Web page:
Swedroe: Anomalies Can Mean Alpha

May 13, 2015


Among the low-turnover (and thus low-cost) anomalies are size; gross profitability; value; combining value and profitability; and investment. Among the mid-turnover strategies are momentum; combining value and momentum; combining value, momentum and profitability; and idiosyncratic volatility. Among the high-turnover strategies are industry momentum and industry-relative reversals.



The following is a summary of the authors’ findings:

  • The cost of trading the low-turnover strategies is generally quite low, often less than 10 bps per month.
  • Most of the anomalies considered that had one-sided monthly turnover lower than 50 percent continued to remain significantly profitable, at least when the strategies were designed to mitigate transaction costs.
  • The cost of trading the high-turnover strategies, at least when they were designed with complete disregard for trading costs, always exceeded 1 percent per month. Transaction costs significantly exceeded the gross spread for all but two of the anomalies examined, with only the high-frequency combo strategy and the low-volatility industry-relative reversal strategy achieving positive net excess returns. Transaction costs in all cases reduced the strategies’ profitability and associated statistical significance, raising the barriers to arbitrage and increasing concerns related to data snooping.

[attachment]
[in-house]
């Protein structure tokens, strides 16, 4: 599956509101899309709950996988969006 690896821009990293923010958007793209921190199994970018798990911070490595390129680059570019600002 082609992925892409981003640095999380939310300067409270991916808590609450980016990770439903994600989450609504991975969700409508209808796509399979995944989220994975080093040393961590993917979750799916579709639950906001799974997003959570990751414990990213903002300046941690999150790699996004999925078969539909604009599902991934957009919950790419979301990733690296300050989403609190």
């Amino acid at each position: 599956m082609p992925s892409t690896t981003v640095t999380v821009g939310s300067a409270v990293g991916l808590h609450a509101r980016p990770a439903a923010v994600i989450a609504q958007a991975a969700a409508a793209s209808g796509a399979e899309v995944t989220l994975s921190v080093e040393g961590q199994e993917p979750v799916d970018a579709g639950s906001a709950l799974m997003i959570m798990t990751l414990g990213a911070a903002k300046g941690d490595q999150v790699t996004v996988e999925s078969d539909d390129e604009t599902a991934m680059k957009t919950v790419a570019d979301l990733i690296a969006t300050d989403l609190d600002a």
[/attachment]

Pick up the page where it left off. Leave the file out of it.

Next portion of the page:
• The buy/hold range was the most effective cost-mitigation technique for most of the anomalies considered, though for very-high-turnover strategies (for which transaction-cost mitigation is most important), a combination of all three techniques yielded greater performance enhancements.

In summary, Novy-Marx and Velikov provide strong evidence that at least some “anomalies” (including value, momentum, profitability and investment) survive transactions costs.


What’s more, their paper provides further evidence supporting the findings of a 2012 study—“Trading Costs of Asset Pricing Anomalies” by Andrea Frazzini, Ronen Israel and Tobias Moskowitz—that also concluded value and momentum survive trading costs. Novy-Marx and Velikov also provide evidence that “intelligent design” (some would use the term “smart beta”) can improve the performance of simple indexing strategies by reducing transactions costs.

Larry Swedroe is the director of research for The BAM Alliance, a community of more than 140 independent registered investment advisors throughout the country. 




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